Four questions for an agency recruiter

Jimmy Recruiter just called you and told you about a job, and after you swallowed your annoyance and gotten through the obligatory BS, you’ve realized you might actually want the gig. If Jimmy’s with an agency (i.e. not an in-house recruiter), here are the four questions you should ask right away.

1. Do you have a contract with the company?

If the answer is anything but “yes, we do,” get off the phone. Some agencies will find a company job posting online, source candidates for that job, and then tell somebody at the company, “I’ve got a great candidate for you if you’ll pay me.” This. Does. Not. Work.  No company creates an agreement under the gun of a potential candidate, and you don’t want to get caught up in that mess.

2. Can you pay my rate?

After you’ve established your excitement for the role, make sure money comes up in the conversation, and confirm that your rate is within range before allowing Jimmy to submit you. This applies to both contract (where the “you” is the agency) and permanent roles.

Partly this is about not wasting your time, but from a contracting side, it’s also about protecting your ability to get the job.

Relevant, tangential, real story: I called Adam for a contract dev job. Adam’s awesome and he wanted $90/hr. I knew the client would only pay $100/hr: that’s a pretty bad deal for me, but it was a new client, I wanted Adam on my team, and it’s my company – if I want to make very little margin, that’s my decision, and so I’m fine with it.

Aaah – but it turns out Adam talked to another agency a week back, and that agency knew Adam wanted $90, and knew the client would only pay $100, but they have partners to pay and margin quotas to meet, so they submitted Adam at $140 and thought they’d convince the client that Adam was so good that they should pay it. The client said no before seeing Adam – then when I brought him to their attention, they couldn’t look. Adam missed a good job and the company missed a kick-ass dev.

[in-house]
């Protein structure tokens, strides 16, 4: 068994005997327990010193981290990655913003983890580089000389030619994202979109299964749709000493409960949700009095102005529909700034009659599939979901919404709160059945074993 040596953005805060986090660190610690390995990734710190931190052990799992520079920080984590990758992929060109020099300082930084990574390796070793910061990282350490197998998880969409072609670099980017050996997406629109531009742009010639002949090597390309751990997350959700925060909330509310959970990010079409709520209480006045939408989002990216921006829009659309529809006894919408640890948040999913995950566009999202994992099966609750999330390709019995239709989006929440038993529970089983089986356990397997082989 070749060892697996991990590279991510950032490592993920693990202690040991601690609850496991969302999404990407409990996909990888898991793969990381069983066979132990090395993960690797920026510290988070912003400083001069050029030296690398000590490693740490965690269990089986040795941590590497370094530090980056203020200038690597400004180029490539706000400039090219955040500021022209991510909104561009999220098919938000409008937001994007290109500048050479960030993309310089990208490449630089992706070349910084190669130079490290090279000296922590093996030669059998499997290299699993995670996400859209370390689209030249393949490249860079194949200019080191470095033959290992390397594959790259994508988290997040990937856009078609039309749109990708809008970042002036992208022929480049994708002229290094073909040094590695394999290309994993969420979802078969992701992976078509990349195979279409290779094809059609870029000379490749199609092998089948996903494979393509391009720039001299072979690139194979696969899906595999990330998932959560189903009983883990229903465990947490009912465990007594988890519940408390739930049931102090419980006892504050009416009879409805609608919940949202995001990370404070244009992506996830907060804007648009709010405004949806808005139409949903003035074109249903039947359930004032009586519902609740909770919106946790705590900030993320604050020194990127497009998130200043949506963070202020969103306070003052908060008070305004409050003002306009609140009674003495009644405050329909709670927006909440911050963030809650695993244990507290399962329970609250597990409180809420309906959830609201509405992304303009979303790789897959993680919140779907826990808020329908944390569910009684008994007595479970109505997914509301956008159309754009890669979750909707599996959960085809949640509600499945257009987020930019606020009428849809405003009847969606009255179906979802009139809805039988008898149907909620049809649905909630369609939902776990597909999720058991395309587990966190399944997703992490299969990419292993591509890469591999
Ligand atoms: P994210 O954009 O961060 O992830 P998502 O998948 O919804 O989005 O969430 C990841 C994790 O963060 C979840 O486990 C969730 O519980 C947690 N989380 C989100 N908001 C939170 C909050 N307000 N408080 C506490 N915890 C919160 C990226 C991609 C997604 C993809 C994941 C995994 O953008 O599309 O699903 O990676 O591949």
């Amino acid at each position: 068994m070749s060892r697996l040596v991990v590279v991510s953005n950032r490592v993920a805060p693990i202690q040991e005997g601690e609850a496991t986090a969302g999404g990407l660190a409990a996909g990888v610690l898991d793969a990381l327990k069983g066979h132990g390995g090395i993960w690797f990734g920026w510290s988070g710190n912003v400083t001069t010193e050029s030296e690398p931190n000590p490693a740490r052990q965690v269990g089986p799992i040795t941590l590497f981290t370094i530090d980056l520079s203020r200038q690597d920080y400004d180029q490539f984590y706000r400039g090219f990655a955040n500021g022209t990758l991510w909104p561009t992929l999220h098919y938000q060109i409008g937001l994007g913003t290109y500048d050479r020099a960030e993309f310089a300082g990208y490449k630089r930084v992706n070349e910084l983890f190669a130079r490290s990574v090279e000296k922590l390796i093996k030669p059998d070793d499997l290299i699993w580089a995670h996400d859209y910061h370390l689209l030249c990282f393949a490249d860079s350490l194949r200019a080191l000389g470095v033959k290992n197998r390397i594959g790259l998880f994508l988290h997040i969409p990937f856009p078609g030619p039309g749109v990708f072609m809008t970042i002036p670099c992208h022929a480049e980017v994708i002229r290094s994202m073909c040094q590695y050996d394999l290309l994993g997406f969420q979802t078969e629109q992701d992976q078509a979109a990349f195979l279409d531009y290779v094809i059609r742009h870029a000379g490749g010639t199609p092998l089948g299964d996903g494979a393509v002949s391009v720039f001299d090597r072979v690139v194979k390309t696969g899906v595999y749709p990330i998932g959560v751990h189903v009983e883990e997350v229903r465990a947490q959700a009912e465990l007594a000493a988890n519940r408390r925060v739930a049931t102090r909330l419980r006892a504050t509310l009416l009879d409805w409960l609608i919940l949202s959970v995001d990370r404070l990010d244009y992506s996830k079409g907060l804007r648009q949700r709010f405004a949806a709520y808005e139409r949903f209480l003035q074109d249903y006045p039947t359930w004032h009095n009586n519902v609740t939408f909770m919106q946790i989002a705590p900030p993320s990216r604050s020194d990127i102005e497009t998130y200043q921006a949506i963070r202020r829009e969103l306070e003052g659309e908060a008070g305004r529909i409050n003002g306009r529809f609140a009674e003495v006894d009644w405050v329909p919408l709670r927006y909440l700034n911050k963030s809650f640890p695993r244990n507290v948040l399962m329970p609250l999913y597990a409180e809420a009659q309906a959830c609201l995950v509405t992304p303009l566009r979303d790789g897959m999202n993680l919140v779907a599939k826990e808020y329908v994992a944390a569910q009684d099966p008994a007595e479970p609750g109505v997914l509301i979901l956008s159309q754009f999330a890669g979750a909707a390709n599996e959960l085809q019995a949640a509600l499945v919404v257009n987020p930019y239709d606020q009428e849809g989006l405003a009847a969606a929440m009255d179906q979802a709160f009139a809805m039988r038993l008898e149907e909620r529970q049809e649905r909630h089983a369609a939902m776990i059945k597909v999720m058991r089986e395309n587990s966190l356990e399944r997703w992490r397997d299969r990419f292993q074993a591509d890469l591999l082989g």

The agency’s to blame, but Adam could have tried to avoid this by asking the direct question before being submitted – can you afford me?

3. Who decides whether to submit me for the job? [if it's not Jimmy] What does that person need to know about me?

In many agencies, the person you’re talking with (Jimmy Recruiter) doesn’t actually submit resumes to the hiring manager, and may not even know who the hiring manager is. It may be Sammy Account Manager who will take your resume, Jimmy’s notes, and about 15 seconds to decide whether to send you along.

If Jimmy likes you, though, he wants to send you along (and maybe make some money), so make it easy for him – find out what he needs to know to make that easy. It might be if you meet particular job requirements, or that you’re available in a certain time, etc.

You want Jimmy to look away from his screen, look at Sammy, and think about what Sammy wants, then bring that back to you.

4. What’s the timeframe to close this position?

Agencies are the first step in a process that could take days or could take months. Ask Jimmy what the timeframe is: if he doesn’t know, ask him to find out and get back to you. Sitting around waiting for someone to call you about a job that you’re interested in causes your heart rate to go up and a sunken feeling in your chest, especially if you’re really looking – set your expectations accordingly.

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  1. [...] of Rooster Park ConsultingI have a blog post on this topic, which covers some key questions to ask: http://roosterpark.com/blog/four…. In general, just try to gather some intelligence in the same way a recruiter would: look at the [...]

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    This semi-regularly updated blog is written by Rooster Park CEO Scott Ruthfield and includes musings on Seattle-area technology, staffing practices, and web development techniques.